Most prison movies do not ackowledge the fact of same-sex love. Most prison movies go out of their way to ignore it. There are exceptions, such as Fortune and Men's Eyes (1971), Kiss of the Spider Woman (1985), and the jail episode of Todd Haynes' portmanteau work Poison (1991). Grosse Freiheit rises above all of these by dint of its complete absence of sentimentality, the power of its performances, its complex but clearly-told time-frame, and its commitment to effectively portraying love in the hearts of otherwise lost souls. It carefully weaves imagery that would not be out of place in a novel into the story of Germany's incessant persecution of homosexual men, which only stopped when the hated paragraph 175 of the German Penal Code was reformed in 1969.
The film runs on three time lines, in the three decades during which the central character, Hans Hoffman, finds himself in jail for pursuing his desires. Production design and, especially, make-up and costume, work with enormous tact but great effectiveness to conjure up each era. The structure of the film, its story-telling, is really beautifully put together.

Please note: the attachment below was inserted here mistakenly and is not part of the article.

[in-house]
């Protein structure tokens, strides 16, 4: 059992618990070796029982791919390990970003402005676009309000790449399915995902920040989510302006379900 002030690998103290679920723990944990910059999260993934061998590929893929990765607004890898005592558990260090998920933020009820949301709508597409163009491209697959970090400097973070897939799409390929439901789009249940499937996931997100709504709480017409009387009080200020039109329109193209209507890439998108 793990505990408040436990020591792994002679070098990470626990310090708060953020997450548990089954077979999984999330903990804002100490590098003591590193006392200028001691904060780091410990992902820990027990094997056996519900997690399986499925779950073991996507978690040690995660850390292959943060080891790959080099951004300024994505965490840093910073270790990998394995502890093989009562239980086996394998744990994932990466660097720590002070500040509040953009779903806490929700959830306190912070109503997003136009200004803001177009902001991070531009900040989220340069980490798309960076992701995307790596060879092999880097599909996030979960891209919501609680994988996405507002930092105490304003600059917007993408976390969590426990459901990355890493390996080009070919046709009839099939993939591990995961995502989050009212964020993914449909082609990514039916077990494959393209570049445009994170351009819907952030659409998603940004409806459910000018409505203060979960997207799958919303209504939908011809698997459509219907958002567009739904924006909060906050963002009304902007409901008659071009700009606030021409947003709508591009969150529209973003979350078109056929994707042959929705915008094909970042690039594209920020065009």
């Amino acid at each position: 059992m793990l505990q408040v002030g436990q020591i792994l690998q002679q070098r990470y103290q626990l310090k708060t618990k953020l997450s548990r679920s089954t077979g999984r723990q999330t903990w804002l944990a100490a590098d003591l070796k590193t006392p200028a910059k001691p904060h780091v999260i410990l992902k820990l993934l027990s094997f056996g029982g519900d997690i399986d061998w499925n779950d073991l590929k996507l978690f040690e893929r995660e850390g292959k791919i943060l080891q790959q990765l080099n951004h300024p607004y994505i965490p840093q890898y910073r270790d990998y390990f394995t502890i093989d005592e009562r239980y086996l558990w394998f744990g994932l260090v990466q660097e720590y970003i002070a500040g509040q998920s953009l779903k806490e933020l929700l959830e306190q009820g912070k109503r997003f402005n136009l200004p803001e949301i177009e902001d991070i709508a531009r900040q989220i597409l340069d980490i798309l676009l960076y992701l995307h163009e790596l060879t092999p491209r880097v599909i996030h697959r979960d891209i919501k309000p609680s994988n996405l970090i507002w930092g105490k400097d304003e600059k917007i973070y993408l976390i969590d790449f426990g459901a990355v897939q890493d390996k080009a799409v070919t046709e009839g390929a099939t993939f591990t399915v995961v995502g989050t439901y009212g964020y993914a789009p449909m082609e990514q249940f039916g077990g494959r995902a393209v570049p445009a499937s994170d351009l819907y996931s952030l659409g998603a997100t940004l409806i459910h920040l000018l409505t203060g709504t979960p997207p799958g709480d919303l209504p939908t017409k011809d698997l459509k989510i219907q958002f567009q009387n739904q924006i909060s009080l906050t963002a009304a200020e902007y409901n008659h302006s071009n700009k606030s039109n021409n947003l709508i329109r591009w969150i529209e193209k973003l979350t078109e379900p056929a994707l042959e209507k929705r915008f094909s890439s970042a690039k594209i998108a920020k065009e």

There are really only four main characters, of which two are our main concern. They are played brilliantly by Georg Friedrich and, as Hoffman himself, Franz Rogowski, in as shattering a screen performance as you'll ever see.
The final section of the film is perhaps a little glib, but it's a very small flaw in an otherwise masterly movie.
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In post-war Germany, not everybody can enjoy freedom. Hans, a man who undergoes repeated prison time as he keeps being punished for his desires, experiences its passage differently from his recurring cellmate Viktor, a convicted murderer in it for the long haul. We begin in 1968, with Hans again arriving in prison. Viktor, an amateur tattoo artist, offers to cover up the camp number on Hans' forearm. Over time, the two men will exchange moments of exposure and need. Their bond is shadowed throughout by Viktor's deep-rooted homophobia and Paragraph 175, which criminalizes homosexuality. Despite all this, Hans and Viktor develop an unlikely bond. —Frank Liesenborgs
Uploaded By: FREEMAN
April 12, 2022 at 05:29 PM